Without phosphorus, we cannot produce food. Our main source of phosphorus is finite and becoming increasingly scarce and expensive. Yet our leaders don't have a plan for ensuring all the world's farmers have access to sufficient phosphorus to grow enough food to feed the world in the long term. Phosphorus is currently wasted and is polluting our waters as we mine it, apply it to fields as fertilizers and excrete it from the food we consume. If we're smart, we can instead capture and reuse phosphorus efficiently. But we need to take action now.



Help be part of the solution - learn, discuss, debate, act with sustainable phosphorus use scientists, innovators and policy-makers from around the world. 



News & events:read latest news on sustainable P policies, discoveries, views & upcoming events

Discussion forum:Debate & discuss the key current policies, science, technologies, perspectives & mobilize action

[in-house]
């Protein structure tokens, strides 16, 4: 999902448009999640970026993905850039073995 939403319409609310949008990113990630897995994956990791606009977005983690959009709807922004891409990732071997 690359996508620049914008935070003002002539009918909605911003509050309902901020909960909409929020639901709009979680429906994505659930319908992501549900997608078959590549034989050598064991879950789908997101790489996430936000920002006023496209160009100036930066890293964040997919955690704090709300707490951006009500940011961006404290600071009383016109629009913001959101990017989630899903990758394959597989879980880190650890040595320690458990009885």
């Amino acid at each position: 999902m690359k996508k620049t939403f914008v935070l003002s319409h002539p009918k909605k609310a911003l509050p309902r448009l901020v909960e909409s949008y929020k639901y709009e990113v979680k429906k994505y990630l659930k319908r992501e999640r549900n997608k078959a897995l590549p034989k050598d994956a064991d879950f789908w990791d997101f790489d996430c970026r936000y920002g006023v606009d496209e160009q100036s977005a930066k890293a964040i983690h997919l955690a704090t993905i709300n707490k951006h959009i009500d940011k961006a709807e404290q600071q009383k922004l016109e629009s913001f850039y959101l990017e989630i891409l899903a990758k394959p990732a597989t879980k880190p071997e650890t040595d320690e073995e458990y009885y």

Library:One-stop-shop for all reports, articles, resources and links related to sustainable P issues

Member directory:Find other sustainable P people from around the world

Feedback:Members are invited to suggest news, events, discussion topics, resources and other items



All issues of global relevance related to sustainable phosphorus use, food security and environmental protection, including:

Global phosphate reserves

Phosphorus & food security

Phosphorus use efficiency

Phosphorus recovery & reuse

Phosphorus pollution & waste

Phosphorus – general sustainability

Fencing to clean up water courses!

 Building good fences could make our water cleaner, and help us to meet European standards, according to researchers working on the UK research councils’ Rural Economy and Land Use Programme (Relu).

Relu scientists have created a computer model to investigate the problem of faecal pollution in UK rivers. The organisms come mainly from farm animals’ faeces and untreated human sewage.


As sewage treatment has improved over recent years, human sewage is less problematic, except in times of heavy rainfall, when less efficient treatment works pose a threat. But livestock, and dairy cattle in particular, continue to be a major contributor of harmful organisms. The research shows that there is a high risk of faecal pollution entering watercourses within areas with high densities of dairy cattle.